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In mathematics, specifically in calculus and complex analysis, the logarithmic derivative of a function f is defined by the formula
When f is a function f(x) of a real variable x, and takes real, strictly positive values, this is equal to the derivative of ln(f), or the natural logarithm of f. This follows directly from the chain rule:^{[1]}
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Derivative of Logarithmic Functions

Derivatives of Exponential Functions & Logarithmic Differentiation Calculus lnx, e^2x, x^x, x^sinx

❖ Derivatives of Logarithmic Functions ❖

Differentiating logarithmic functions using log properties  AP Calculus AB  Khan Academy

Derivatives of Logarithmic and Exponential Functions
Transcription
Basic properties
Many properties of the real logarithm also apply to the logarithmic derivative, even when the function does not take values in the positive reals. For example, since the logarithm of a product is the sum of the logarithms of the factors, we have
A corollary to this is that the logarithmic derivative of the reciprocal of a function is the negation of the logarithmic derivative of the function:
More generally, the logarithmic derivative of a quotient is the difference of the logarithmic derivatives of the dividend and the divisor:
Generalising in another direction, the logarithmic derivative of a power (with constant real exponent) is the product of the exponent and the logarithmic derivative of the base:
In summary, both derivatives and logarithms have a product rule, a reciprocal rule, a quotient rule, and a power rule (compare the list of logarithmic identities); each pair of rules is related through the logarithmic derivative.
Computing ordinary derivatives using logarithmic derivatives
Logarithmic derivatives can simplify the computation of derivatives requiring the product rule while producing the same result. The procedure is as follows: Suppose that and that we wish to compute . Instead of computing it directly as , we compute its logarithmic derivative. That is, we compute:
Multiplying through by ƒ computes f′:
This technique is most useful when ƒ is a product of a large number of factors. This technique makes it possible to compute f′ by computing the logarithmic derivative of each factor, summing, and multiplying by f.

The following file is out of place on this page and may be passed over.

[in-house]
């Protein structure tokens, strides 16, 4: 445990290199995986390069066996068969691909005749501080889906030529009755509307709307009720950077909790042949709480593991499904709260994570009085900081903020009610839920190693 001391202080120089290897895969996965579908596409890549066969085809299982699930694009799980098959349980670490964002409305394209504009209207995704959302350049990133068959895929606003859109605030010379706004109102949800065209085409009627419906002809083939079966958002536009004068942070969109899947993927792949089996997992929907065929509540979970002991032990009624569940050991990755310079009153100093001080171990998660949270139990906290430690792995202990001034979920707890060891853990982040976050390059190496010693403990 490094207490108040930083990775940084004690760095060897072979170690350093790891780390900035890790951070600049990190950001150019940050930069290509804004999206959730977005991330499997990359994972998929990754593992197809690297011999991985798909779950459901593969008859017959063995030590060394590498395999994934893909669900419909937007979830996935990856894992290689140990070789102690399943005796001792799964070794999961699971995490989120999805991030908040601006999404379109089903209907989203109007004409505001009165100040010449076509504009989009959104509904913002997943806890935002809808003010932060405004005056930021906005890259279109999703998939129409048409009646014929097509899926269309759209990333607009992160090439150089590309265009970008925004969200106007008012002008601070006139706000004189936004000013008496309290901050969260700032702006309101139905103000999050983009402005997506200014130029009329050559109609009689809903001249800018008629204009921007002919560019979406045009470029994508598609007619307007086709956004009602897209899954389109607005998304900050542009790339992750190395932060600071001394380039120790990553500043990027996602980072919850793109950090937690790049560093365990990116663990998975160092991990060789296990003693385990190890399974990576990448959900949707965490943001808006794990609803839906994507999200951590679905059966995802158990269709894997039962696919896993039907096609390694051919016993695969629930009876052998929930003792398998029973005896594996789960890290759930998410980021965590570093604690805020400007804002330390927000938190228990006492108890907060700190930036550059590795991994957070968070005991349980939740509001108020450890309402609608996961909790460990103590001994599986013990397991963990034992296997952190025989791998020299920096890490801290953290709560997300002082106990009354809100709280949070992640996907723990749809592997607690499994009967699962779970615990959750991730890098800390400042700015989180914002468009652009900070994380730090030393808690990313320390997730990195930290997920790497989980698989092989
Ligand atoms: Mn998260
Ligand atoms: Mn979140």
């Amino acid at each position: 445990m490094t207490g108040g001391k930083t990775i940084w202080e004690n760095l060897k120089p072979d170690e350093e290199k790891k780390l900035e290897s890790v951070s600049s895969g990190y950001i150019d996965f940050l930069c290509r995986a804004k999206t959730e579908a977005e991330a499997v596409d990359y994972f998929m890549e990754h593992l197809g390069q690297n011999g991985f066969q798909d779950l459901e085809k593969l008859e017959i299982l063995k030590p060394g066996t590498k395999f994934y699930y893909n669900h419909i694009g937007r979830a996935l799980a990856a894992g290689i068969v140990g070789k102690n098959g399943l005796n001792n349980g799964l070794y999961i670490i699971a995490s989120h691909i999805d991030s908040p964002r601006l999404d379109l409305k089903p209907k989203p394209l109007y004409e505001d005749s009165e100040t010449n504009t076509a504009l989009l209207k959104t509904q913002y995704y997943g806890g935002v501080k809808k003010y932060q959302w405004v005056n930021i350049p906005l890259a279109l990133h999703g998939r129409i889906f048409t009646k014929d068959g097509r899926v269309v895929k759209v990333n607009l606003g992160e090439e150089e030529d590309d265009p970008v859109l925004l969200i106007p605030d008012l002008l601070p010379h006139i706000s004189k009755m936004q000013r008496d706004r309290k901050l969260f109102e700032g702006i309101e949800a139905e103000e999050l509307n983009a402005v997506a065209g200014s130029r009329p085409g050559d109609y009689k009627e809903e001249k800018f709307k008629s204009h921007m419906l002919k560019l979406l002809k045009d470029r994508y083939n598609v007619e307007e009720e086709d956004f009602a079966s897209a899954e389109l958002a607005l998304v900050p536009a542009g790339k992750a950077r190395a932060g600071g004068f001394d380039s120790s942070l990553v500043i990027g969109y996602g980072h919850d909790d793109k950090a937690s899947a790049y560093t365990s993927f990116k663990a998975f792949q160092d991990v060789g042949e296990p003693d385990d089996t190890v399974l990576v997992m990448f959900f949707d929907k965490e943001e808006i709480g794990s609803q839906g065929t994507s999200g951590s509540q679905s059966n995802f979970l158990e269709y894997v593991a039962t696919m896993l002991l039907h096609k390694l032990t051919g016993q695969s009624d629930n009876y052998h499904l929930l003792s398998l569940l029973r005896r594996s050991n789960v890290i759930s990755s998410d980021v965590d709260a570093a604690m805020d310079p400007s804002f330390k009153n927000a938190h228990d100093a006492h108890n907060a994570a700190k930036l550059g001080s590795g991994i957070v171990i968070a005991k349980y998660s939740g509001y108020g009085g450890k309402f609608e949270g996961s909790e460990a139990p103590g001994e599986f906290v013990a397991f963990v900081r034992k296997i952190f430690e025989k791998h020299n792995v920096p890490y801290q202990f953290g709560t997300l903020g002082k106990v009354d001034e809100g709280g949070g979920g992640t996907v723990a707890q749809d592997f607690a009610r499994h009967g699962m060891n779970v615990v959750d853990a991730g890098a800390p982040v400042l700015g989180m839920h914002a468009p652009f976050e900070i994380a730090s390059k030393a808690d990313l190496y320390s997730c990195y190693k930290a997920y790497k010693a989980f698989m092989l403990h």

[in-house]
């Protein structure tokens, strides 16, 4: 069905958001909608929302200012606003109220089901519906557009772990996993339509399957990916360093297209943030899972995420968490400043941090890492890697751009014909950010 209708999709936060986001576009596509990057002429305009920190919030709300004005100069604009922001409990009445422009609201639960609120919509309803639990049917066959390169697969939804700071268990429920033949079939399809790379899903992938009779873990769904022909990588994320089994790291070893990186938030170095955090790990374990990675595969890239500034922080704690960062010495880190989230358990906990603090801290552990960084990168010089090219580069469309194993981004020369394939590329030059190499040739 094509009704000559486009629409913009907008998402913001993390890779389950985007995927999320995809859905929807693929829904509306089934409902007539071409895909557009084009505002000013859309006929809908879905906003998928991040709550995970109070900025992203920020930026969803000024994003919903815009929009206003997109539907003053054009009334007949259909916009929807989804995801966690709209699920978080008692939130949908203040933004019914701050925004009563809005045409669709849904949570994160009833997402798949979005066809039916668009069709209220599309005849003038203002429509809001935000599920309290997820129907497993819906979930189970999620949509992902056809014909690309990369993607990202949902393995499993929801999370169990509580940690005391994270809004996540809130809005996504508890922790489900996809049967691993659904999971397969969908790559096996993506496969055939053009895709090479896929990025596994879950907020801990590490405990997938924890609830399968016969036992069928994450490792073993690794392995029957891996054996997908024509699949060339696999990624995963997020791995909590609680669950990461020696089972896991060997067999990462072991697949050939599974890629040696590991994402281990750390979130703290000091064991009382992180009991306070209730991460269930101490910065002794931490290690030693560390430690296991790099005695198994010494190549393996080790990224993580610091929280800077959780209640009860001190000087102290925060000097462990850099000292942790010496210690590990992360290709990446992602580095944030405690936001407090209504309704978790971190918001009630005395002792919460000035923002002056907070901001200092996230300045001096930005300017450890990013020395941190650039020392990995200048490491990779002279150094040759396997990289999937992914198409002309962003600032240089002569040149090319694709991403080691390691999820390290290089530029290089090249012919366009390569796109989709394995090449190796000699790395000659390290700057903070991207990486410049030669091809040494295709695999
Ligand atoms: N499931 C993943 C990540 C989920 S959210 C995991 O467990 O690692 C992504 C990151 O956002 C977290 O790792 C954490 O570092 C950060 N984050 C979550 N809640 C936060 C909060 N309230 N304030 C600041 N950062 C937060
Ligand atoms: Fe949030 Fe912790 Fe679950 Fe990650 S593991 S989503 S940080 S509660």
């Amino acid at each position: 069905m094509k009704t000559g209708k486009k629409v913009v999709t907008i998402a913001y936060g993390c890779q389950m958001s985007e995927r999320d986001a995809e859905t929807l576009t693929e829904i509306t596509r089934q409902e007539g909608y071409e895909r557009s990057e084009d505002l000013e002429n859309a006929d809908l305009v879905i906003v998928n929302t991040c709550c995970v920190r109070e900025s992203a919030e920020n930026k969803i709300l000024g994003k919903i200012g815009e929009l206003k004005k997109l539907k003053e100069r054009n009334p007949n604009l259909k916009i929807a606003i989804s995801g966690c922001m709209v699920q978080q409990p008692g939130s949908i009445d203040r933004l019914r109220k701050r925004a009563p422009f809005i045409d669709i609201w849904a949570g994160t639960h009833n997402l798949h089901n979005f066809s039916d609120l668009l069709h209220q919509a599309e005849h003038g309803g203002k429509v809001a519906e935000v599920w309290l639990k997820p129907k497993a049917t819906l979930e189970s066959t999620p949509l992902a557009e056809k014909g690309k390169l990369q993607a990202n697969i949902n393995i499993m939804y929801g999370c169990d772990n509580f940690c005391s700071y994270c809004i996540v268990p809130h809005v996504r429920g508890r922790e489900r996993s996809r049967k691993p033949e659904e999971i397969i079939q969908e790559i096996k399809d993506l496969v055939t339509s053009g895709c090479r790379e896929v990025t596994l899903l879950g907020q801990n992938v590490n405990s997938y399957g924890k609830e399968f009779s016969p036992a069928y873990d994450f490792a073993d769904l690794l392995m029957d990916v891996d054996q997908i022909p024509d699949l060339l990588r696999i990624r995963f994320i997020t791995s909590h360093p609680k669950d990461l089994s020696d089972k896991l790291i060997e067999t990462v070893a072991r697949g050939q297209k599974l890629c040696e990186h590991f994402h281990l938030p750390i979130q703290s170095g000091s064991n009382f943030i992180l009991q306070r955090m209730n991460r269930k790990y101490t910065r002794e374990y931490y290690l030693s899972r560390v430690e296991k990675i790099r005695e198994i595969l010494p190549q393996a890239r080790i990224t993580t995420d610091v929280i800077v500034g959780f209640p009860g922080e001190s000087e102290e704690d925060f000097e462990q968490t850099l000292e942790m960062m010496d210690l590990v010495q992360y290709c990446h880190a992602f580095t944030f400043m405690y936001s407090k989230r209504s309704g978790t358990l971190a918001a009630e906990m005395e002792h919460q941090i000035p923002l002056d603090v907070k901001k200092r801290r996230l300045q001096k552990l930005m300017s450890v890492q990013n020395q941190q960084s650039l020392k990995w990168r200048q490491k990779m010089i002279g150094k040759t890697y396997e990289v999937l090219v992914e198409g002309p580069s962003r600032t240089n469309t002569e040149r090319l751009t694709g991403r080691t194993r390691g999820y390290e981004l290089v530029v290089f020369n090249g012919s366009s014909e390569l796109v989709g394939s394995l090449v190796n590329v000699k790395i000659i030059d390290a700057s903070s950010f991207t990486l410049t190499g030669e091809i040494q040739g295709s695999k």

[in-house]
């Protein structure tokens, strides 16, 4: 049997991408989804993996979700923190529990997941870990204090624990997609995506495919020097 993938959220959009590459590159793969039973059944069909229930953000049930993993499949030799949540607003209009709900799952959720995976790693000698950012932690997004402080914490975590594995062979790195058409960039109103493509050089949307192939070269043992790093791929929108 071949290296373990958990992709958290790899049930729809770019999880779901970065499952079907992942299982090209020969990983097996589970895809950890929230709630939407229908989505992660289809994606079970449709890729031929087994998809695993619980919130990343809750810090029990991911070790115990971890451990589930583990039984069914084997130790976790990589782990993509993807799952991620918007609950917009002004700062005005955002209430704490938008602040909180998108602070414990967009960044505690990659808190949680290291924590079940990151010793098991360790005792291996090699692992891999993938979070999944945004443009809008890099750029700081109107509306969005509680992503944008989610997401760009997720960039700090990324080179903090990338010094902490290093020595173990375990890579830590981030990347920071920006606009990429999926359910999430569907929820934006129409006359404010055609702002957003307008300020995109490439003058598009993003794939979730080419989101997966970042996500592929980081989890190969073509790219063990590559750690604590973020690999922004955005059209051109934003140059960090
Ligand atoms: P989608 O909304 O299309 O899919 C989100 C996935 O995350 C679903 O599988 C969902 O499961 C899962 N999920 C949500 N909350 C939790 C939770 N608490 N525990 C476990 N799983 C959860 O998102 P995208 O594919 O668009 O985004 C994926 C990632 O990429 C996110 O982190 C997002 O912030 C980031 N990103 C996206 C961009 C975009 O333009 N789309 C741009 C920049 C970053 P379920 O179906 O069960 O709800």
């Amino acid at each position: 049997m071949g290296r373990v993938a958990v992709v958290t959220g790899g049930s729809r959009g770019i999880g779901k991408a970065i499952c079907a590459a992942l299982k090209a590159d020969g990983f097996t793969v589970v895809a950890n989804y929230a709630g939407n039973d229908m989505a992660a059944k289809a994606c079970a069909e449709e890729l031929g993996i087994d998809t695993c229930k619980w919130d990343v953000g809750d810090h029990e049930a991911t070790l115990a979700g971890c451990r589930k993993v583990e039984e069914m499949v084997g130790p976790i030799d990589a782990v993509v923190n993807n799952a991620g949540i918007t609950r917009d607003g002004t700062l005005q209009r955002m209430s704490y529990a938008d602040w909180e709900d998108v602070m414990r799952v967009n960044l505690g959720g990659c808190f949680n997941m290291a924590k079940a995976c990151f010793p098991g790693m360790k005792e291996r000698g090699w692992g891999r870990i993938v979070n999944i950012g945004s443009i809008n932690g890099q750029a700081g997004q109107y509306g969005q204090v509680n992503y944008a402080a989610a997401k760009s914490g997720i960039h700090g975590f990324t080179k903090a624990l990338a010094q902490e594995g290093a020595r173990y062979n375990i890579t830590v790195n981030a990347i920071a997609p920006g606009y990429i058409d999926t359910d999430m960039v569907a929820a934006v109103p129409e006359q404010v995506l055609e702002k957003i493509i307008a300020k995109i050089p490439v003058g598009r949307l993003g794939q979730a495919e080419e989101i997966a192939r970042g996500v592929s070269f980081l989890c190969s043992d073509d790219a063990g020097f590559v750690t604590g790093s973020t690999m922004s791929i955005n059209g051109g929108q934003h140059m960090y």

For example, we can compute the logarithmic derivative of to be .
Integrating factors
The logarithmic derivative idea is closely connected to the integrating factor method for firstorder differential equations. In operator terms, write
In practice we are given an operator such as
Complex analysis
The formula as given can be applied more widely; for example if f(z) is a meromorphic function, it makes sense at all complex values of z at which f has neither a zero nor a pole. Further, at a zero or a pole the logarithmic derivative behaves in a way that is easily analysed in terms of the particular case
with n an integer, n ≠ 0. The logarithmic derivative is then
In the field of Nevanlinna theory, an important lemma states that the proximity function of a logarithmic derivative is small with respect to the Nevanlinna characteristic of the original function, for instance .^{[4]}^{[verification needed]}
The multiplicative group
Behind the use of the logarithmic derivative lie two basic facts about GL_{1}, that is, the multiplicative group of real numbers or other field. The differential operator
Examples
 Exponential growth and exponential decay are processes with constant logarithmic derivative.^{[citation needed]}
 In mathematical finance, the Greek λ is the logarithmic derivative of derivative price with respect to underlying price.^{[citation needed]}
 In numerical analysis, the condition number is the infinitesimal relative change in the output for a relative change in the input, and is thus a ratio of logarithmic derivatives.^{[citation needed]}
See also
 Generalizations of the derivative – Fundamental construction of differential calculus
 Logarithmic differentiation – Method of mathematical differentiation
 Elasticity of a function
References
 ^ ^{a} ^{b} "Logarithmic derivative  Encyclopedia of Mathematics". encyclopediaofmath.org. 7 December 2012. Retrieved 12 August 2021.
 ^ Gonzalez, Mario (19910924). Classical Complex Analysis. CRC Press. ISBN 9780824784157.
 ^ "Logarithmic residue  Encyclopedia of Mathematics". encyclopediaofmath.org. 7 June 2020. Retrieved 20210812.
 ^ Zhang, Guanhou (19930101). Theory of Entire and Meromorphic Functions: Deficient and Asymptotic Values and Singular Directions. American Mathematical Soc. p. 18. ISBN 9780821887646. Retrieved 12 August 2021.